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From Nick Kew <>
Subject Key security (Re: KEYS and releases)
Date Tue, 28 Jun 2011 10:43:24 GMT

On 28 Jun 2011, at 09:53, Jukka Zitting wrote:

> Hi,
> On Tue, Jun 28, 2011 at 10:29 AM, Bertrand Delacretaz
> <> wrote:
>> Hence the need for people to download KEYS files from an *
>> domain that we do control. Putting KEYS in a distribution might cause
>> people to use them instead of getting them from a trusted source, and
>> that's bad.
> The keys should be included in the web of trust, so it shouldn't
> matter from where a user gets the keys.

In an ideal world that would work for everyone ...

> Without the web of trust, the PGP signatures are just a rather
> elaborate version of the MD5 and SHA1 checksums we also provide.

Not quite.  Keeping a KEYS file at puts an extra hurdle
in the way of an imposter forging a signature.

> Of course, without being included in the web of trust, the best a user
> can do is to get at least one of the keys from a trusted source.

Right.  How trusted is, and can we build in more security?

(a) Checksums provide security against things like damage in transmission
but have no power against forgery.  Anyone having tampered a package can
trivially create their own checksums.
(b) Checksums downloaded separately from a sufficiently trusted source
add security but beg the question of 'sufficiently trusted'.
(c) PGP helps by introducing an identity and the web of trust.  If an intruder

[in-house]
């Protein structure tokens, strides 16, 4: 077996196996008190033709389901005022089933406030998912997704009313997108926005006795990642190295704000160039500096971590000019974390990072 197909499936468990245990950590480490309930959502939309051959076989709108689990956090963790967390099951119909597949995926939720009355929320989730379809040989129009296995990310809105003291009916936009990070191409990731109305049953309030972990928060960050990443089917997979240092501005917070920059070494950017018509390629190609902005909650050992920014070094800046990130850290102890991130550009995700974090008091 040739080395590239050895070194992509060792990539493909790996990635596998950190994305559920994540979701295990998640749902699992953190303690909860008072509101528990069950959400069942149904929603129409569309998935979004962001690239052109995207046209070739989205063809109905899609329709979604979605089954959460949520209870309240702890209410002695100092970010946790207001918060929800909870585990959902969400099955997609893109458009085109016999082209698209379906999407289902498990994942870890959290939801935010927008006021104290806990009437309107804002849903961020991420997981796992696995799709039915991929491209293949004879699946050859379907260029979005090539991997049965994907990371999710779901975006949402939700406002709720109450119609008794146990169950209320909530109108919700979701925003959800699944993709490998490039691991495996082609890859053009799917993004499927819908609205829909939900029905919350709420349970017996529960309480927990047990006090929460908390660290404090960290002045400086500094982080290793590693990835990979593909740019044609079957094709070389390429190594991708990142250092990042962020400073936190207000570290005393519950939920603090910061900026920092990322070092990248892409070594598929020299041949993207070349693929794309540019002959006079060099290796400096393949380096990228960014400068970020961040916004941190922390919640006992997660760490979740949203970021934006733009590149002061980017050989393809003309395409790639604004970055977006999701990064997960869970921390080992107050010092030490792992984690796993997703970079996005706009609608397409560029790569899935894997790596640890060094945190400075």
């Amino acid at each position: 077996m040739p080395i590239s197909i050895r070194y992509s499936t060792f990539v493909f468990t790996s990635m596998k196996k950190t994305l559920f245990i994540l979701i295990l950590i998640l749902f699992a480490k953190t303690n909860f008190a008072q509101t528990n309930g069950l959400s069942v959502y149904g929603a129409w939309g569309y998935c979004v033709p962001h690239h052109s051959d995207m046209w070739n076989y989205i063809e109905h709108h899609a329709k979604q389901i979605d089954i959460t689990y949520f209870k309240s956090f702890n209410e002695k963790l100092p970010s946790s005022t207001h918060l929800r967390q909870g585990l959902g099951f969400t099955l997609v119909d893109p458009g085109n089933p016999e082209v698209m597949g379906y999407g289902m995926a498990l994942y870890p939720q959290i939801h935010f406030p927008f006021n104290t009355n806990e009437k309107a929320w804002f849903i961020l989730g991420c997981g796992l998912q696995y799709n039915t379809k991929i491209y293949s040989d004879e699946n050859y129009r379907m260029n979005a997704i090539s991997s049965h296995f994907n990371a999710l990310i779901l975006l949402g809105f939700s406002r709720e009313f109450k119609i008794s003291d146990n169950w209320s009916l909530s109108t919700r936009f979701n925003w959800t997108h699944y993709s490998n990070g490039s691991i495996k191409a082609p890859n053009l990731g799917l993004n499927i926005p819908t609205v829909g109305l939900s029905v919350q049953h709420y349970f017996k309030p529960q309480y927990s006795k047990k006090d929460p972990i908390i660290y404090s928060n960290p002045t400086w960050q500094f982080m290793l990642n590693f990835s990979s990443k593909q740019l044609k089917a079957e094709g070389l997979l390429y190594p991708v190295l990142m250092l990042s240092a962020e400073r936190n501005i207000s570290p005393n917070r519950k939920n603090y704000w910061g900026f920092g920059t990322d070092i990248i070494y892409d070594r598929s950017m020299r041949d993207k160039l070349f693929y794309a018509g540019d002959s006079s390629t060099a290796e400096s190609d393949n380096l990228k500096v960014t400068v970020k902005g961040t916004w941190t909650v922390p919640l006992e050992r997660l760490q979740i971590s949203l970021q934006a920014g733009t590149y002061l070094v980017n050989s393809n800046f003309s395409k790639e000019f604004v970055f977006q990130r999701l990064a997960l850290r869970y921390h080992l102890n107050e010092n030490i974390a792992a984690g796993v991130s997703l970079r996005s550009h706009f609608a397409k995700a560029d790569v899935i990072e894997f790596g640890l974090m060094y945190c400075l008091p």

were to introduce new, forged keys and signatures at, that's
going to get noticed by the real owners of the identities on the forged keys.
The more signatures on a key, the more people will be there to flag up
the intruder when they check a forged signature.

But perhaps we can improve further on that.  What if we could introduce
an automated official ASF signing key whose role would be to authenticate
our own legitimate keys?  Obviously this key won't itself attend keysignings,
but it can apply rules that will improve security over the mere presence of
an unverified signature from [someone]
I'm thinking now of tests like:
  - don't sign any new key until it's been verified by multiple channels
    (exchange of email, verify a token at, ???)
  - only accept new keys whose WoT traces back to established keys
  - require releases to be signed by an ASF-trusted key
  - visual display highlighting ASF-verified keys in a release key's WoT.
  - Regular checks of all keys, and a page to highlight
    unverified keys and buzz their purported owners.
Of course nothing is perfect, but we should be able to improve on
unverified!  We should certainly be able to improve the surveillance
that leads to any bogus key getting rapidly noticed!

Anyone from infra reading this?  Has this kind of discussion already

Nick Kew

Available for work, contract or permanent

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